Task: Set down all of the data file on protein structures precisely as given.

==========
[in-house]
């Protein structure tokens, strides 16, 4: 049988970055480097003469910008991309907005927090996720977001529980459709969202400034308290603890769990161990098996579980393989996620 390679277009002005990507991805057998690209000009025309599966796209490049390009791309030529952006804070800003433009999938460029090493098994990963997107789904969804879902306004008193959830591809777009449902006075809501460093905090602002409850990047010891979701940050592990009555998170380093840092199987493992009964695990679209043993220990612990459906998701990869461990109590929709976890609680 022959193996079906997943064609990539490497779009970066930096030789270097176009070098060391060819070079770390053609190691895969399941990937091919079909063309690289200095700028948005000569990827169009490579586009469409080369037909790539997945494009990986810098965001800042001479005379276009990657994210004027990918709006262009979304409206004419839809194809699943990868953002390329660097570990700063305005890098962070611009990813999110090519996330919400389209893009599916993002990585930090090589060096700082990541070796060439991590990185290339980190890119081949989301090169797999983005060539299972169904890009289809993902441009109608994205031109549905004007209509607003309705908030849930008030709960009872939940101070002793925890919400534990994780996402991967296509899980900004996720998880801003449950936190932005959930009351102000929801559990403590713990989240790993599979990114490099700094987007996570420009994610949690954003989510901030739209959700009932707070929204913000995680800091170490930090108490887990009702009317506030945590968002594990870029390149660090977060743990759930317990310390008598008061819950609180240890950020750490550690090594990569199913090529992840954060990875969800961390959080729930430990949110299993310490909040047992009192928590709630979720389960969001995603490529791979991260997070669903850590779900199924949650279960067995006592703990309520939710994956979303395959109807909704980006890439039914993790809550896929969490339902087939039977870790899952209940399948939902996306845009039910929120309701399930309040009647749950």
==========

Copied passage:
[in-house]
């Protein structure tokens, strides 16, 4: 049988970055480097003469910008991309907005927090996720977001529980459709969202400034308290603890769990161990098996579980393989996620 390679277009002005990507991805057998690209000009025309599966796209490049390009791309030529952006804070800003433009999938460029090493098994990963997107789904969804879902306004008193959830591809777009449902006075809501460093905090602002409850990047010891979701940050592990009555998170380093840092199987493992009964695990679209043993220990612990459906998701990869461990109590929709976890609680 022959193996079906997943064609990539490497779009970066930096030789270097176009070098060391060819070079770390053609190691895969399941990937091919079909063309690289200095700028948005000569990827169009490579586009469409080369037909790539997945494009990986810098965001800042001479005379276009990657994210004027990918709006262009979304409206004419839809194809699943990868953002390329660097570990700063305005890098962070611009990813999110090519996330919400389209893009599916993002990585930090090589060096700082990541070796060439991590990185290339980190890119081949989301090169797999983005060539299972169904890009289809993902441009109608994205031109549905004007209509607003309705908030849930008030709960009872939940101070002793925890919400534990994780996402991967296509899980900004996720998880801003449950936190932005959930009351102000929801559990403590713990989240790993599979990114490099700094987007996570420009994610949690954003989510901030739209959700009932707070929204913000995680800091170490930090108490887990009702009317506030945590968002594990870029390149660090977060743990759930317990310390008598008061819950609180240890950020750490550690090594990569199913090529992840954060990875969800961390959080729930430990949110299993310490909040047992009192928590709630979720389960969001995603490529791979991260997070669903850590779900199924949650279960067995006592703990309520939710994956979303395959109807909704980006890439039914993790809550896929969490339902087939039977870790899952209940399948939902996306845009039910929120309701399930309040009647749950």